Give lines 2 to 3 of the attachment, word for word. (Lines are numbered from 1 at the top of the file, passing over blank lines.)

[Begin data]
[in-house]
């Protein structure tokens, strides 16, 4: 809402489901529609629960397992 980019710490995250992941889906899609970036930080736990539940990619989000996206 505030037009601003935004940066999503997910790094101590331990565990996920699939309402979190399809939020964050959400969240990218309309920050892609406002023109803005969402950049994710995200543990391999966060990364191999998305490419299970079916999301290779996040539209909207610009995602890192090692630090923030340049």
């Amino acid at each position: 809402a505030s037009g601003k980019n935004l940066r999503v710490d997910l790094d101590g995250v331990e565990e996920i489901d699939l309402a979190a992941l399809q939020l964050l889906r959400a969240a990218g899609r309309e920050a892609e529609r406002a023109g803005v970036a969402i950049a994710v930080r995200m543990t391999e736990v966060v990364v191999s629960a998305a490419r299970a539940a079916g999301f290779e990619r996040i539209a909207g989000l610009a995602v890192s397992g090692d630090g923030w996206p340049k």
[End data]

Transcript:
């Protein structure tokens, strides 16, 4: 809402489901529609629960397992 980019710490995250992941889906899609970036930080736990539940990619989000996206 505030037009601003935004940066999503997910790094101590331990565990996920699939309402979190399809939020964050959400969240990218309309920050892609406002023109803005969402950049994710995200543990391999966060990364191999998305490419299970079916999301290779996040539209909207610009995602890192090692630090923030340049």
């Amino acid at each position: 809402a505030s037009g601003k980019n935004l940066r999503v710490d997910l790094d101590g995250v331990e565990e996920i489901d699939l309402a979190a992941l399809q939020l964050l889906r959400a969240a990218g899609r309309e920050a892609e529609r406002a023109g803005v970036a969402i950049a994710v930080r995200m543990t391999e736990v966060v990364v191999s629960a998305a490419r299970a539940a079916g999301f290779e990619r996040i539209a909207g989000l610009a995602v890192s397992g090692d630090g923030w996206p340049k």